Ammonium Dichromate vs Potasssium Dichromate in Reversal Processing

Discussion in 'B&W: Film, Paper, Chemistry' started by artonpaper, Mar 7, 2013.

  1. artonpaper

    artonpaper Subscriber

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    Does any know if ammonium dichromate can be substituted for potassium dichromate when compounding the bleach used in reversal processing of black and white films, such as Tri-X? The formula calls for 12ml 5N Sulfuric Acid and 9.5 grams potassium dichromate and water to make 1 Liter.
     
  2. jochen

    jochen Member

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    Hello,
    yes, I think this is no problem, the active part ist the chromium(VI) which is the oxidizing agent. Instead of 9.5 g take 8,14 g ammoniumdichromate. In other formulas they take only 5 g potassiumdichromate. and 5 ml conc. sulfuric acid.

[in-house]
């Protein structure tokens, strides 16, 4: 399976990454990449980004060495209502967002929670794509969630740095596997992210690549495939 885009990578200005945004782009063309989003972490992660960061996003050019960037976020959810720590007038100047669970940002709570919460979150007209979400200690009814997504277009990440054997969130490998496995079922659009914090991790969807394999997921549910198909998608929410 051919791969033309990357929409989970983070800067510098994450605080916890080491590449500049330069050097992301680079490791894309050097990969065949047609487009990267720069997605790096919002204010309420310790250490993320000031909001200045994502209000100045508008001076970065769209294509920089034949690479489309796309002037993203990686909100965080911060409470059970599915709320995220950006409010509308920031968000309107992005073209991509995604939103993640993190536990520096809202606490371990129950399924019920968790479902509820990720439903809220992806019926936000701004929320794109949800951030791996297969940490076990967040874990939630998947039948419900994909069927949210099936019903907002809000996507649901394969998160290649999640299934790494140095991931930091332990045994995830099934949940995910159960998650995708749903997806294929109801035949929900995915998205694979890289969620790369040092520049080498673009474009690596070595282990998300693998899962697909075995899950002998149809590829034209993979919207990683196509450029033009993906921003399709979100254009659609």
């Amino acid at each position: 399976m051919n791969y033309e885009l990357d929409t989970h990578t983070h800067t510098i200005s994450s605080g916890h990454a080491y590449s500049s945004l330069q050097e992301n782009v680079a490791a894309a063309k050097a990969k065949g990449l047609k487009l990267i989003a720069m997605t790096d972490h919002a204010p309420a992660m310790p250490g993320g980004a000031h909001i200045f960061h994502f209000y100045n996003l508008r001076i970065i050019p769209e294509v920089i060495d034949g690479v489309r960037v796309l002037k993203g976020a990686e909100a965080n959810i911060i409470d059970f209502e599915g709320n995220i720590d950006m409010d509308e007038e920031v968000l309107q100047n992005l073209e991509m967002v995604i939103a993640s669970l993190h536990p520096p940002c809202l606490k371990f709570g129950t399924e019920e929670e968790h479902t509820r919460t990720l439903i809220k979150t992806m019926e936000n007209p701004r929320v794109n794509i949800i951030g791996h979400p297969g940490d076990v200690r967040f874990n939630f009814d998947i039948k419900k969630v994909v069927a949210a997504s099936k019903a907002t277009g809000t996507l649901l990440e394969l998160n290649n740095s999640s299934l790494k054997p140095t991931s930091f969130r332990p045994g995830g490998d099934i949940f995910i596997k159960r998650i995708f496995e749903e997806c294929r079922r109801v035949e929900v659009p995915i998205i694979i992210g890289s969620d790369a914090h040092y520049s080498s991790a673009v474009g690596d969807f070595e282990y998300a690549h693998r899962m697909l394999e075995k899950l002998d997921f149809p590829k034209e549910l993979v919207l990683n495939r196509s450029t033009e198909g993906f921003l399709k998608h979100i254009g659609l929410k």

I'm sure you know that all chromium(VI) compounds are toxic and carcinogenic. Before you discard the used bleach you can mix it with as much used developer until it turns green (do this in open air as sulfur dioxide is formed by reaction of the sulfuric acid with the sulfite from the developer). The orange chomium(VI) is reduced to the green chromium(III) which is much less toxic and harmful to the environment and is no longer carcinogenic.
     
  3. artonpaper

    artonpaper Subscriber

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    Thanks, this saves me from trying to get the potassium dichromate in a hurry. I'm trying to help out a grad student who is processing Tri-X 16 mm cine film.
     
  4. Rudeofus

    Rudeofus Subscriber

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    The trick of b&w reversal bleach is that it only dissolves Silver, but not the Silver Halide. Be aware that Ammonium ion is a weak Silver Halide solvent, so Ammonium Dichromate might yield different results. Since only small amounts of Dichromate are needed it might be a non issue.